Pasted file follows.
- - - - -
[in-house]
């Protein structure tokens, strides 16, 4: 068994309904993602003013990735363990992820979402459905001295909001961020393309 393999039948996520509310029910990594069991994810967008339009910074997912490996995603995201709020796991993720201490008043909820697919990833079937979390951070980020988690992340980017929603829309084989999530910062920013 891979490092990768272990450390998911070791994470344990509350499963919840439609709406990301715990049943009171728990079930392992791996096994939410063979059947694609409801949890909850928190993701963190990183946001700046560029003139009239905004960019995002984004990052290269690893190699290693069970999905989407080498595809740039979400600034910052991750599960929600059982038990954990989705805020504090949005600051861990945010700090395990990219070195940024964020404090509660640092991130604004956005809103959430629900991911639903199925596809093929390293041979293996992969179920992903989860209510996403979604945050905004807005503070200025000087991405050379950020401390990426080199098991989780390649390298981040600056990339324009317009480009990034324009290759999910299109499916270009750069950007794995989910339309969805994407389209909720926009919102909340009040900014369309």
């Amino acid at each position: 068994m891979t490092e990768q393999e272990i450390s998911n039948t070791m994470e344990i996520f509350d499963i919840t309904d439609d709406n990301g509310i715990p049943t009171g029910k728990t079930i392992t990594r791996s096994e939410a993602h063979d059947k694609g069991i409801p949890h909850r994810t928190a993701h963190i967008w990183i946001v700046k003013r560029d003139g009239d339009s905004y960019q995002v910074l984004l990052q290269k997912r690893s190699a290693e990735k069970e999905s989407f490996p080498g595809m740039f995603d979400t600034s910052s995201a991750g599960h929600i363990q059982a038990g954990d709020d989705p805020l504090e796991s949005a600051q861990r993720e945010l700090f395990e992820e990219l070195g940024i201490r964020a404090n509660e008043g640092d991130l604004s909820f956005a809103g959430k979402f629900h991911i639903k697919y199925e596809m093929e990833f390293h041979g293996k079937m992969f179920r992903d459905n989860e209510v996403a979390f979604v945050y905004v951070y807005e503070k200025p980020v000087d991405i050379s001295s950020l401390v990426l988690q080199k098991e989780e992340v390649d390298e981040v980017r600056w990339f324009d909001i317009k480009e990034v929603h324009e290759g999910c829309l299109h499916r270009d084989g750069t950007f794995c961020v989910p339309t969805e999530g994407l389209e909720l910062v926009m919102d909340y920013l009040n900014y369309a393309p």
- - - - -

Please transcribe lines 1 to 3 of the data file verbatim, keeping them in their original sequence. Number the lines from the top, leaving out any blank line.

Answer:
[in-house]
């Protein structure tokens, strides 16, 4: 068994309904993602003013990735363990992820979402459905001295909001961020393309 393999039948996520509310029910990594069991994810967008339009910074997912490996995603995201709020796991993720201490008043909820697919990833079937979390951070980020988690992340980017929603829309084989999530910062920013 891979490092990768272990450390998911070791994470344990509350499963919840439609709406990301715990049943009171728990079930392992791996096994939410063979059947694609409801949890909850928190993701963190990183946001700046560029003139009239905004960019995002984004990052290269690893190699290693069970999905989407080498595809740039979400600034910052991750599960929600059982038990954990989705805020504090949005600051861990945010700090395990990219070195940024964020404090509660640092991130604004956005809103959430629900991911639903199925596809093929390293041979293996992969179920992903989860209510996403979604945050905004807005503070200025000087991405050379950020401390990426080199098991989780390649390298981040600056990339324009317009480009990034324009290759999910299109499916270009750069950007794995989910339309969805994407389209909720926009919102909340009040900014369309």
């Amino acid at each position: 068994m891979t490092e990768q393999e272990i450390s998911n039948t070791m994470e344990i996520f509350d499963i919840t309904d439609d709406n990301g509310i715990p049943t009171g029910k728990t079930i392992t990594r791996s096994e939410a993602h063979d059947k694609g069991i409801p949890h909850r994810t928190a993701h963190i967008w990183i946001v700046k003013r560029d003139g009239d339009s905004y960019q995002v910074l984004l990052q290269k997912r690893s190699a290693e990735k069970e999905s989407f490996p080498g595809m740039f995603d979400t600034s910052s995201a991750g599960h929600i363990q059982a038990g954990d709020d989705p805020l504090e796991s949005a600051q861990r993720e945010l700090f395990e992820e990219l070195g940024i201490r964020a404090n509660e008043g640092d991130l604004s909820f956005a809103g959430k979402f629900h991911i639903k697919y199925e596809m093929e990833f390293h041979g293996k079937m992969f179920r992903d459905n989860e209510v996403a979390f979604v945050y905004v951070y807005e503070k200025p980020v000087d991405i050379s001295s950020l401390v990426l988690q080199k098991e989780e992340v390649d390298e981040v980017r600056w990339f324009d909001i317009k480009e990034v929603h324009e290759g999910c829309l299109h499916r270009d084989g750069t950007f794995c961020v989910p339309t969805e999530g994407l389209e909720l910062v926009m919102d909340y920013l009040n900014y369309a393309p």